Against the Tide, Rickover’s Leadership Principles and the Rise of the Nuclear Navy.
Against the Tide is not a biography or a memoir. It instead discusses the interaction of great personalities and how leadership changed our history. The period is the decades after World War II, when the Soviet Union was an economic, military and emotional threat.
Admiral Rickover’s nuclear submarines were one of the major tools that Presidents successfully used in this fight.
To make these weapons work, Rickover had to overcome the Navy’s strong aversion to change. Specifically, he needed to eliminate the diesel officer submarine community (the same one popularly credited with winning the war just completed in the Pacific), and replace these heroes with young whippersnappers armed with slide rules.
But how was Rickover ever going to infuse his young engineers with the other essential facet of submarining – the bravery it takes to penetrate minefields, ice fields, and reattack under fire? This was the real challenge everyone knew Rickover faced. No one wanted to return to the days of yesteryear. It was not much of a secret that the submarine force had spent the first several years of World War II wallowing in ineffectiveness until the commanders without true steel in their hearts had been weeded out.
As will be recalled in Against the Tide, for a period in the fifties, the nuclear submarine program was excelling, the Air Force space program could not get a missile off the ground and the Army was tied up with enforcing desegregation in Selma, Alabama. By exception, Rickover and nuclear submarines became the National and International poster child of American success. The Admiral was on the cover of Time and Life magazines. For nearly three decades Rickover was one of the most easily recognized military personnel in the world, and goodness knows, he was never loath to give a friendly reporter a quote.
However, time marks even the hardest rock and, after the longest career in the history of the Navy, Rickover was finally forced to retire. Cruelly, he died before the Cold War was won. By that time, his numerous enemies were eager to bury his memory and unwilling to credit his achievements.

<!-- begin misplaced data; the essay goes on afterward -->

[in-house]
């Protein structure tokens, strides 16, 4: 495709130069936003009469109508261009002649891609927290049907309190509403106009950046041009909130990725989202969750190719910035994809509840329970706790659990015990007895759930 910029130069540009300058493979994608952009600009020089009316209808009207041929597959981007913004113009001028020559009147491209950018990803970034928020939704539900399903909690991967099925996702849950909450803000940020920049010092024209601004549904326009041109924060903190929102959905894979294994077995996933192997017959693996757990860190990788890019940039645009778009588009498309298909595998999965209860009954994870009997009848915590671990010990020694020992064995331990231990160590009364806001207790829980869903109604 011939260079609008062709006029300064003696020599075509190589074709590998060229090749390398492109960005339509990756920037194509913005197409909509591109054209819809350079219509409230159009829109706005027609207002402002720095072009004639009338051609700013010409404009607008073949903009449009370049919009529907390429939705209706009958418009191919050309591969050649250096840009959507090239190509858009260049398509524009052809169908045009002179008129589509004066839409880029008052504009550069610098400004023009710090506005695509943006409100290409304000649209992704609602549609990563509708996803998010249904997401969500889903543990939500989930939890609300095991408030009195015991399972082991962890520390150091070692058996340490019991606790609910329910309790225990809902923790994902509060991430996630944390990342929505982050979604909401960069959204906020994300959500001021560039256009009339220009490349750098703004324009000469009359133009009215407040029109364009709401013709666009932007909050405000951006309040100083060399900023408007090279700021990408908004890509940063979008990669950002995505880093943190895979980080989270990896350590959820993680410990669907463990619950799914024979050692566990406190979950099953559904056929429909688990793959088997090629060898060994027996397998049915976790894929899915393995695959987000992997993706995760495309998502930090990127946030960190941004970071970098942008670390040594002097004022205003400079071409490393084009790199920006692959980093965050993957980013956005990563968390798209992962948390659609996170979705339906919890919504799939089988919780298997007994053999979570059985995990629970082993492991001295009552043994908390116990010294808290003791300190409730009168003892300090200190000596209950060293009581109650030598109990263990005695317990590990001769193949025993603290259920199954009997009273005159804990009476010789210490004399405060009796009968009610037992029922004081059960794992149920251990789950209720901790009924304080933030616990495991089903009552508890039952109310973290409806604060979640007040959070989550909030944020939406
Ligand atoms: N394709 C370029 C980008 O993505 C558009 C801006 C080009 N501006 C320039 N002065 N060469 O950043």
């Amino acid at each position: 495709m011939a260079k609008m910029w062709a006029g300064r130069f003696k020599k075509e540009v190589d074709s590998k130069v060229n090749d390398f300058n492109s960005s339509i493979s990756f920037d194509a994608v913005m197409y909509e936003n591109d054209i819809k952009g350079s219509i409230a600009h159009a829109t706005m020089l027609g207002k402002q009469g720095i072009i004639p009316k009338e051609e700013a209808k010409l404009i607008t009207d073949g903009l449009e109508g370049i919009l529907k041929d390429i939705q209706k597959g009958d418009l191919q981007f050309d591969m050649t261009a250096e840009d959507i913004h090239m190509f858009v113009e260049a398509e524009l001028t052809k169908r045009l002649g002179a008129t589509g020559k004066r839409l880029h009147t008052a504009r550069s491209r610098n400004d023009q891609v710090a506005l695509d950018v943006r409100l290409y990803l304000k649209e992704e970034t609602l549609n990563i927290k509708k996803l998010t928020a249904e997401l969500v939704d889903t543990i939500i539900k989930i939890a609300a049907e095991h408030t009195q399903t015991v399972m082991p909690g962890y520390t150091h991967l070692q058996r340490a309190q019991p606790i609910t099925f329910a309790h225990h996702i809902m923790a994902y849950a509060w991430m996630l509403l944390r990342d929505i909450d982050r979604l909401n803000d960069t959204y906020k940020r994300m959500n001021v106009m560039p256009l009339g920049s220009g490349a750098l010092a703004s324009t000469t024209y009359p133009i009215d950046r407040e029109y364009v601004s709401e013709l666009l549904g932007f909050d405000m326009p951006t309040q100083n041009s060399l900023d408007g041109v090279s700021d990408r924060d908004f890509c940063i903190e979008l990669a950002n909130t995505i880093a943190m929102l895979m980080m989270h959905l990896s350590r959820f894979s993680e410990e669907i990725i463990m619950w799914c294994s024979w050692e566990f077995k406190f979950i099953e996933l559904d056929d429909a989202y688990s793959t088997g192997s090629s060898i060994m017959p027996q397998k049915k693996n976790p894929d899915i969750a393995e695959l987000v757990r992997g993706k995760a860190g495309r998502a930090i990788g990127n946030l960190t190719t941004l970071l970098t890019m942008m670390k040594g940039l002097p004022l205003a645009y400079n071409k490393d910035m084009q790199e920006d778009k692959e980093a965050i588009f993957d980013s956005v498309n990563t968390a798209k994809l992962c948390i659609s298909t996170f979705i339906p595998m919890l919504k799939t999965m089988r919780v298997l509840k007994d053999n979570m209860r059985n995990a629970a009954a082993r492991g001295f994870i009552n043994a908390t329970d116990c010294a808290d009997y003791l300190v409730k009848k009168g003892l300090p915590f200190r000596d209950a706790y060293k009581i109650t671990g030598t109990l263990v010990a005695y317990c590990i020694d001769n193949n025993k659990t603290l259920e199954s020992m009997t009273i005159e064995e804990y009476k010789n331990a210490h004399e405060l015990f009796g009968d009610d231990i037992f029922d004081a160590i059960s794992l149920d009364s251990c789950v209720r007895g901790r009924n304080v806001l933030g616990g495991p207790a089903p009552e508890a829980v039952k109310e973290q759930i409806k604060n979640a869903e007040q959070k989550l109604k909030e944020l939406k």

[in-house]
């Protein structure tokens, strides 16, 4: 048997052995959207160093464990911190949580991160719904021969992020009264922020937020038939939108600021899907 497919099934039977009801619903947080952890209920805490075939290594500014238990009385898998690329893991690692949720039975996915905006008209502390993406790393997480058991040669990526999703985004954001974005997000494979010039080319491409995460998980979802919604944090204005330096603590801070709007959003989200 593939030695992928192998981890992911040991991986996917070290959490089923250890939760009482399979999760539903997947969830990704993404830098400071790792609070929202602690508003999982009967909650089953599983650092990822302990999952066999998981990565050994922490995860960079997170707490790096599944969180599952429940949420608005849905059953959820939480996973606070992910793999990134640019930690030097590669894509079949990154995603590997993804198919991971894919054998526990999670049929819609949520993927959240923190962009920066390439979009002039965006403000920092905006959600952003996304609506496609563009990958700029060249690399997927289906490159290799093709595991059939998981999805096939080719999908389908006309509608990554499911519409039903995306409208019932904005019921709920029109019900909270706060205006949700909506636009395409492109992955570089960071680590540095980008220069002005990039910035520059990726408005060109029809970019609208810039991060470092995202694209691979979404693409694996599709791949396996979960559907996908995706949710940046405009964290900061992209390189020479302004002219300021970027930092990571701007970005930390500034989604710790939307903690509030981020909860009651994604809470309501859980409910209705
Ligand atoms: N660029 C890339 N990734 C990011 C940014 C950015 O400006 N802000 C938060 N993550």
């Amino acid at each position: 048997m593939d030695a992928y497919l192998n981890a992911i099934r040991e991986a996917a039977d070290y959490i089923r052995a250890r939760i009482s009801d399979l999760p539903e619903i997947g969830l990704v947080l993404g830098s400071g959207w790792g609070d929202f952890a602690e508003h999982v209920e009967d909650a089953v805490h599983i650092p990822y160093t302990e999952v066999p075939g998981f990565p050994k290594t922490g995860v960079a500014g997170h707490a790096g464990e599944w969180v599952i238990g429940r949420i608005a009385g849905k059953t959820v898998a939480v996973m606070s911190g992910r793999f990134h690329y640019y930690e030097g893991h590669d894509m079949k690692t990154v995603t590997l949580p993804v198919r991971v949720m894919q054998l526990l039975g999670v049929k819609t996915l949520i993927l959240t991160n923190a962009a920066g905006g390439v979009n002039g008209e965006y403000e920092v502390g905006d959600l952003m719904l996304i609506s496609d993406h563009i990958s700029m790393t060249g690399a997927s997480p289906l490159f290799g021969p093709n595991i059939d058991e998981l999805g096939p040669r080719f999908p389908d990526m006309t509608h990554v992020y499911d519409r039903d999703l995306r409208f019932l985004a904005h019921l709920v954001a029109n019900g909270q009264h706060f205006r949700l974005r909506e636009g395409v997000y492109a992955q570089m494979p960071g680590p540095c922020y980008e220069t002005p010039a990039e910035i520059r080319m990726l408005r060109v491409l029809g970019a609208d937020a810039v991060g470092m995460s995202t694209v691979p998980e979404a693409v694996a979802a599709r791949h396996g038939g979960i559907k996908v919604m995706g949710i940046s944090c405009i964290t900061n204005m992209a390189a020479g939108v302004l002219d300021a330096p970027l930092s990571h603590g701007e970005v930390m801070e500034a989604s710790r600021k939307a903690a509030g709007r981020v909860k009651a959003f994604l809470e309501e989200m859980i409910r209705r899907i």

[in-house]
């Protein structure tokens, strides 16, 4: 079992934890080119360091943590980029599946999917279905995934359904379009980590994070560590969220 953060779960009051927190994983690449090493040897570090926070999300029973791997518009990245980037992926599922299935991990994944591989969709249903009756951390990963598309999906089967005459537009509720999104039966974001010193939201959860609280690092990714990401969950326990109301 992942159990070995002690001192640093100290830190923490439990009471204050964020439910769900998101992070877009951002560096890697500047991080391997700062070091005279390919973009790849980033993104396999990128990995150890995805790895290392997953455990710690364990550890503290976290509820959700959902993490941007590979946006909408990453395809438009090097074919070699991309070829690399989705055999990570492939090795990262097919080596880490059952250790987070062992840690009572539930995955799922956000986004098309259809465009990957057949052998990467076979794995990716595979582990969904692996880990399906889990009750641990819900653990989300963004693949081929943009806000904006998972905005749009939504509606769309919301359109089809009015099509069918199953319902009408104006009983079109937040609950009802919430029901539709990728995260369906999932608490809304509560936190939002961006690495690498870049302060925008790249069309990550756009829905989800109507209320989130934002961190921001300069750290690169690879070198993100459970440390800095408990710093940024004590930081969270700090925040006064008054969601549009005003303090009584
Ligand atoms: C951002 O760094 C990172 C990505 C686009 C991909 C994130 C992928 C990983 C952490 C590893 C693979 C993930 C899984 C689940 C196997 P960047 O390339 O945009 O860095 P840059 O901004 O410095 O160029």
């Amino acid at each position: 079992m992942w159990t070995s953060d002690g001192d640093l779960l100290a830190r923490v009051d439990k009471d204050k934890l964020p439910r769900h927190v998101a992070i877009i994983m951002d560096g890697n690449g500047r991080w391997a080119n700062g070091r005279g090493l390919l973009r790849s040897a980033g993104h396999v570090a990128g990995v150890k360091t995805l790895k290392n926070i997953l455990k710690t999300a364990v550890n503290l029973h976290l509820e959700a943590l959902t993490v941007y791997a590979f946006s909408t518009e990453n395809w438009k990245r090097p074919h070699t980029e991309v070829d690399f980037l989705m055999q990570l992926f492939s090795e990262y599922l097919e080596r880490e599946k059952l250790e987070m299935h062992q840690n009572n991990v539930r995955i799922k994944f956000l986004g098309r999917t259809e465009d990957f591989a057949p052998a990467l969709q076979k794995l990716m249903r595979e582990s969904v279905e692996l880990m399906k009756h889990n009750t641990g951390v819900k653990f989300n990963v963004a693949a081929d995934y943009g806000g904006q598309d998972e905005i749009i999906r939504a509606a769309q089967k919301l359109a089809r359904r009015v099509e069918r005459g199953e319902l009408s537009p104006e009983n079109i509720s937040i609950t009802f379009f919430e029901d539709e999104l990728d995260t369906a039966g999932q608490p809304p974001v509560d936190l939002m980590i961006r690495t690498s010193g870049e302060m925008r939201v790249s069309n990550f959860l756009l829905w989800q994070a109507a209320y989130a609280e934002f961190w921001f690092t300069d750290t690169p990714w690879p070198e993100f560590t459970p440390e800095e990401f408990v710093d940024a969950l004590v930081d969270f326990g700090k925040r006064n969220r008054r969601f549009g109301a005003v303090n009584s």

Rickover, an essentially private man, never did write an autobiography and never “wasted his time” explaining. As a result, his unique management method, the same one that built and ran a most complex industries has been largely ignored by the business world and generally dismissed (outside the nuclear submarine community). Like the neighborhood butcher in Rickover’s Chicago childhood, this book is an effort to put a thumb on the scale to re-balance history to made sure his good management techniques receive their proper recognition.
Governing America well requires different skills than does running small business, large business, law practices or even working in Congress. Many political appointees in Washington do not do as well as their resumes would forecast. One reason is they lose precious months against a ticking political clock learning the differences. This book of advice draws attention to differences and provides useful suggestions on proven processes.
Why are nuclear submarines so well run and what lessons do they have to apply to entrepreneurial organizations?